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"Not under foreign skies, Nor under foreign wings protected,
This review is from: Everything Flows (Hardcover)
I shared all this with my own people
There, where misfortune had abandoned us."
Anna Akhmatova's Requiem
If Life and Fate may rightfully be seen as Vasily Grossman's masterpiece, his Everything Flows may rightfully be seen as his testament, a requiem if you will not only for his own life but for the lives of those who lived in his time and place.
"Everything Flows" tells a simple, yet emotionally deep and politically nuanced tale. The story begins with the 1957 return to Moscow of Ivan Grigoryevich after 30 years of forced labor in the Gulag. 1957 marked the year, following Khrushchev's denunciation of the excesses of Stalin, in which the tide of prisoners returning from the Gulag reached its peak. He arrives at the Moscow flat of his cousin Nikolay. Nikolay, a scientist with less than stellar skills, has reached some measure of success at the laboratory through dint of being a survivor. The meeting in the flat is entirely unsatisfactory for both parties. Grossman paints a vivid picture of Nikolay, more than a bit jealous that Ivan's light had always shone brighter than his own prior to Ivan's arrest. Nikolay suffers from the guilt of one who was not arrested and who is painfully aware of the choices he made to keep from being arrested. It seems clear that Ivan represents a mirror into which Nikolay can see only his own hollow reflection.
Ivan leaves Moscow for his old city of Leningrad, the place where he was first arrested in 1927. By chance, he runs into the person, Pinegin, whose denunciation placed him in jail in the first place. Once again, Ivan is a mirror and Pinegin is horrified at what he is faced with, what he has buried for thirty years. Ironically, and to great effect, we see Pinegin's horror recede once he settles down to a sumptuous lunch at a restaurant reserved for foreigners and party officials. Ivan does not know about the denunciation and Grossman here embarks on a discourse on the different types and forms of denunciation available to the Soviet citizen. It is a remarkable discourse that shows how many different ways there are to participate in a purge and how many ways there are to legitimize ones participation and/or acquiescence.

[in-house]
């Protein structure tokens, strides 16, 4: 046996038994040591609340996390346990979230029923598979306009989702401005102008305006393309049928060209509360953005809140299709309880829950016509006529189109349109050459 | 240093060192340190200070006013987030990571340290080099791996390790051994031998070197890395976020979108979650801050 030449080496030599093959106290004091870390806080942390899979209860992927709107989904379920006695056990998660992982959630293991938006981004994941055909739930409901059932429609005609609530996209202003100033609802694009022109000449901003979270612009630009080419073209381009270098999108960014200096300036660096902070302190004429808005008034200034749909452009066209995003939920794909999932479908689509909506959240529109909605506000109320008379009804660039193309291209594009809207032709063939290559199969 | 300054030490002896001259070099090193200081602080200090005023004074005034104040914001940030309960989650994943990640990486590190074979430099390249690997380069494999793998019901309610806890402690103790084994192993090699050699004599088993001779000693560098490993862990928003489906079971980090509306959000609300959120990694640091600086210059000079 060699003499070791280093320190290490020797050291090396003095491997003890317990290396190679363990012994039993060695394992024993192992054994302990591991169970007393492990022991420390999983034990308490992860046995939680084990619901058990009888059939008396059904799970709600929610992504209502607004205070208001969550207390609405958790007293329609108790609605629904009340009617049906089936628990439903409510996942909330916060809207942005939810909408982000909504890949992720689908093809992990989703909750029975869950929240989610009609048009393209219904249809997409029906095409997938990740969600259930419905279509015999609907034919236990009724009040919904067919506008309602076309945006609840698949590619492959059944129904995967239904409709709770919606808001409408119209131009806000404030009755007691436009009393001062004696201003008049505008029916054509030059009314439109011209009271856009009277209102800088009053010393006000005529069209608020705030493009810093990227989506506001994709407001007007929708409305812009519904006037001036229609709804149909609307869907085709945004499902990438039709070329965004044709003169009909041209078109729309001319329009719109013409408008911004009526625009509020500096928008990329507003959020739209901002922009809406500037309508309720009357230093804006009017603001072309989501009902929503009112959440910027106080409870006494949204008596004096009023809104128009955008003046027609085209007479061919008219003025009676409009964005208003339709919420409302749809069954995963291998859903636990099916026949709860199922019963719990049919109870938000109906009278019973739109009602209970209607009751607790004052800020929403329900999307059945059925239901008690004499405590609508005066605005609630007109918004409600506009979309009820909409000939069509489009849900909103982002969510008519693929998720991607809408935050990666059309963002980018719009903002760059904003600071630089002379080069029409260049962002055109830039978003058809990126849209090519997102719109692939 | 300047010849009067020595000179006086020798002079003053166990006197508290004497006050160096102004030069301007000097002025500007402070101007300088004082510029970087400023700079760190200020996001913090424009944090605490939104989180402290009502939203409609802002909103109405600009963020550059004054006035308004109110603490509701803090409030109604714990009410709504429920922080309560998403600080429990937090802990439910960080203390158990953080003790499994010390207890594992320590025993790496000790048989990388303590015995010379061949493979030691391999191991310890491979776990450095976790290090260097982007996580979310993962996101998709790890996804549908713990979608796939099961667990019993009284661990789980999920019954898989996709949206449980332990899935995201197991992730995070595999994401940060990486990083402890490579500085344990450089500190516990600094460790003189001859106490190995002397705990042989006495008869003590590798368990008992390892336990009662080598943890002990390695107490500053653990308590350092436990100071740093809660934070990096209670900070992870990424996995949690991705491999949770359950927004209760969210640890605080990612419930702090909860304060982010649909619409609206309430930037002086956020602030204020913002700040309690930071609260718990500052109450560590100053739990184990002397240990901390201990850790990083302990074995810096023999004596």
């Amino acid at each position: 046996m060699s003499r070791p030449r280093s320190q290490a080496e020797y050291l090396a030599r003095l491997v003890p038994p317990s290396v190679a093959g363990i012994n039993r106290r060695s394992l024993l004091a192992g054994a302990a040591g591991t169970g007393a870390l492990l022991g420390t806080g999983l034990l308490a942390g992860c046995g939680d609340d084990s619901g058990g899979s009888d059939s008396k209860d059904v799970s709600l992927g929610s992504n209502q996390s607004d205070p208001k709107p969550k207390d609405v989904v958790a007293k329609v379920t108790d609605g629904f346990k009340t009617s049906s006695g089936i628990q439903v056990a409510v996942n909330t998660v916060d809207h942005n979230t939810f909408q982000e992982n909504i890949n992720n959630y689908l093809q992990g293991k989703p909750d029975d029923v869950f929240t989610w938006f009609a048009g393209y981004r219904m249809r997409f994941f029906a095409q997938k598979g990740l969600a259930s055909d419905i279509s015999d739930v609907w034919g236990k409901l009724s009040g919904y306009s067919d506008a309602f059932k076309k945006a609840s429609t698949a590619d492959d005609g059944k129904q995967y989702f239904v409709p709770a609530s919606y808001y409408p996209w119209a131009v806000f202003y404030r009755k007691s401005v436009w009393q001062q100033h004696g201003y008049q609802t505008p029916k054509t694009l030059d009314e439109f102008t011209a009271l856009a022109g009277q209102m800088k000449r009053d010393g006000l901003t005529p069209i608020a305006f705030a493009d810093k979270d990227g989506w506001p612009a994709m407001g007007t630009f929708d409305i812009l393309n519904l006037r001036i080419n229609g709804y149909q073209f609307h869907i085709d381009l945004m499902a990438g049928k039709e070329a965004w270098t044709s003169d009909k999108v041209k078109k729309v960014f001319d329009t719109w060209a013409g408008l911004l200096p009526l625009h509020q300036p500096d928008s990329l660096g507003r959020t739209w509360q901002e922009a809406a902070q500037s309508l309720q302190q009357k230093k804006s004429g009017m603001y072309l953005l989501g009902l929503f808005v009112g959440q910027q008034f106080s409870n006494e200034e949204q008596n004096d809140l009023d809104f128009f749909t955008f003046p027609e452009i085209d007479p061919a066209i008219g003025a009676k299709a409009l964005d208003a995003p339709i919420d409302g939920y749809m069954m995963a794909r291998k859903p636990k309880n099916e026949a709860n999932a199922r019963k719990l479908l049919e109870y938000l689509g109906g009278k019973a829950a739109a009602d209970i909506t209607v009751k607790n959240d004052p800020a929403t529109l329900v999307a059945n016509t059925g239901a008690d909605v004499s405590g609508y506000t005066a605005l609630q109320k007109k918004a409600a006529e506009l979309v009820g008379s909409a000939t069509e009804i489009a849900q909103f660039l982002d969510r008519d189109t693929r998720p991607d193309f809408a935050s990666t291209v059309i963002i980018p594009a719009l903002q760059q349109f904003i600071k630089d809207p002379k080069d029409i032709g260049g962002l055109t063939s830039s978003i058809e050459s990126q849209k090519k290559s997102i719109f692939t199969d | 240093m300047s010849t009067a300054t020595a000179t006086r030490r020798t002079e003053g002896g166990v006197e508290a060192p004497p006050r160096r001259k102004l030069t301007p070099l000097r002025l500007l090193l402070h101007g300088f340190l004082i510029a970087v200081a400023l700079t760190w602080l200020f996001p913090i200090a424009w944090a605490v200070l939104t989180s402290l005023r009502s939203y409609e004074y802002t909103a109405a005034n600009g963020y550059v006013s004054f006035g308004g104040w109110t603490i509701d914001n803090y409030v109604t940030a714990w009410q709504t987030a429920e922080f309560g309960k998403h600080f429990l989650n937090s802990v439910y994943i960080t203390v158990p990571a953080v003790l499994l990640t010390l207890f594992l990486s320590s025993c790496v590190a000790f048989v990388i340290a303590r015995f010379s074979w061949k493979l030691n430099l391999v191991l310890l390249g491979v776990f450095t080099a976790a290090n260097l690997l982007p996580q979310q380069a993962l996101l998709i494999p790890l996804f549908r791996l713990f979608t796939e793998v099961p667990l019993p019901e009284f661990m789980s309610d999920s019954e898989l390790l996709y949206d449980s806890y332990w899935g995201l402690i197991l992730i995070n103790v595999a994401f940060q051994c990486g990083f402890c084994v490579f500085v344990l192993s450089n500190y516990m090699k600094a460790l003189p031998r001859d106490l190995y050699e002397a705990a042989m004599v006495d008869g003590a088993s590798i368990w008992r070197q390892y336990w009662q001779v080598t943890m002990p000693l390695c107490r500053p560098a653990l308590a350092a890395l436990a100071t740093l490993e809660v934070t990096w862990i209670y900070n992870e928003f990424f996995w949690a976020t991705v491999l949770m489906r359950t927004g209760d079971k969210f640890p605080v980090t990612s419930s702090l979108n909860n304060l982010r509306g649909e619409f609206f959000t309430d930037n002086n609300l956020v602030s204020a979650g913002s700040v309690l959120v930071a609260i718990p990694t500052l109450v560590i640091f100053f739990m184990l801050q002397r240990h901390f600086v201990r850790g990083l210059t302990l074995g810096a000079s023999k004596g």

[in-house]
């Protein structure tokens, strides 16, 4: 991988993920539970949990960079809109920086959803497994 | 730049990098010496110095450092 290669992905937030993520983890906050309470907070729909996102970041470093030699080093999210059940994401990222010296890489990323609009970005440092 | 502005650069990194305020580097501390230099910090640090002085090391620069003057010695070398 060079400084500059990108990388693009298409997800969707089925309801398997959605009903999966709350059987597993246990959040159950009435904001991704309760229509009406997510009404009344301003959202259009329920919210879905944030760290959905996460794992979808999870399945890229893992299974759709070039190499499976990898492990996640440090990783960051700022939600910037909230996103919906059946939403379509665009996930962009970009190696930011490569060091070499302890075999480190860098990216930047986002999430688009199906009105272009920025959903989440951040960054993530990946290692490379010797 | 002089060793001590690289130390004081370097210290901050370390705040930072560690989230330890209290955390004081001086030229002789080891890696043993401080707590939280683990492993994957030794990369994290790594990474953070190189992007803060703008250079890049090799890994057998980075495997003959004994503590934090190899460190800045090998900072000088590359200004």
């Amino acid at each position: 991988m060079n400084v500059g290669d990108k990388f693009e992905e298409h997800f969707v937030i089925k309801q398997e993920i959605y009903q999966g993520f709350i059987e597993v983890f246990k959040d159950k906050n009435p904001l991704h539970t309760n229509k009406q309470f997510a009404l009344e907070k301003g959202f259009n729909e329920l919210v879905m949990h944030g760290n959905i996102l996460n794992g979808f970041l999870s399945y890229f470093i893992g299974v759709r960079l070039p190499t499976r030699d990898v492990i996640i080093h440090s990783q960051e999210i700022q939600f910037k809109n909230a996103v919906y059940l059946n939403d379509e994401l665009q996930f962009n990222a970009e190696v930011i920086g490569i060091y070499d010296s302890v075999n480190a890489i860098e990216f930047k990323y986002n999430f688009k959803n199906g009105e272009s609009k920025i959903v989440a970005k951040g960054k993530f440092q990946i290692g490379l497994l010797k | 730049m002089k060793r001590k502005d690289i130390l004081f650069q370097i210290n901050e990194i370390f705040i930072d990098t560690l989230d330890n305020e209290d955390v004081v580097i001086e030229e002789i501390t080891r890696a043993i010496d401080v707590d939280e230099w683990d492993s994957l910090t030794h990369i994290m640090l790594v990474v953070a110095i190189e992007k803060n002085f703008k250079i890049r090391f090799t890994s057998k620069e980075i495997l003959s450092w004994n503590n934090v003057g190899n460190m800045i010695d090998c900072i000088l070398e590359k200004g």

From Leningrad Ivan travels to a southern industrial city where he finds work and eventually finds a deep and satisfying love in the person of his landlady Anna. The centerpiece of that relationship is the brutal honesty involved; Anna spends a night detailing her role in the pointless, needless famine that swept the Ukraine in 1932-1933. It is an account made even more chilling by the straightforward, confessional nature of its telling. But it is also redemptive and shines a light on what might be called Grossman's vision that love and freedom are two goals, not mutually exclusive, that an honest accounting of our lives forms the essence of our shared humanity.
The above summary does not do justice to the power of Grossman's prose or to the literary and political importance of the work. Since the death of Stalin, the Soviet line had remained relatively firm - Stalin's excesses were the product of a disturbed mind that represented a horrible deviation from the theory and principles of Leninism. The USSR's best path was the one that returned it to the path created by Lenin. Khrushchev first enunciated this line. Even Gorbachev's perestroika was based on the theory that a return to first-principles, i.e. Leninism, would save the USSR from destruction.
Grossman, prophetically, did not buy into this line and Everything Flows'last chapters are notable for a remarkable attack not only on Stalin but on Lenin and Lenin's anti-democratic tendencies that had more in common with Ivan the Terrible than the principles of revolutionary democracy. "All the triumphs of Party and State were bound up with the name of Lenin. But all the cruelty inflicted on the nation also lay - tragically - on Lenin's shoulders." Grossman may have been the first to make this leap and he paid the price for making that leap. (This involves the suppression of his Life & Fate and Everything Flows.) Grossman's explicit claim that Stalin was not a deviationist from Leninism but its natural-born progeny was profoundly subversive and there is no doubt in my mind that it was this difference that explains why, under Khruschev's 'thaw', that One Day in the Life of Ivan Denisovich was publishe while Life and Fate and Everything Flows was banned.
Despite the horrors set out, quietly and without excess rhetoric, Grossman returns to a somewhat optimistic vision of mans search for freedom: "No matter how mighty the empire, all this is only mist and fog and, as such, will be blown away. Only one true force remains; only one true force continues to evolve and live; and this force is liberty. To a man, to live means to be free."
Robert Chandler's translation of Everything Flows is exquisite. He brings the same clarity and emotional investment in Grossman's work that he brought to his prize-winning translations of Platonov and Hamid Ismailov's The Railway. In short, Everything Flows is a treasure and I cannot recommend this book highly enough.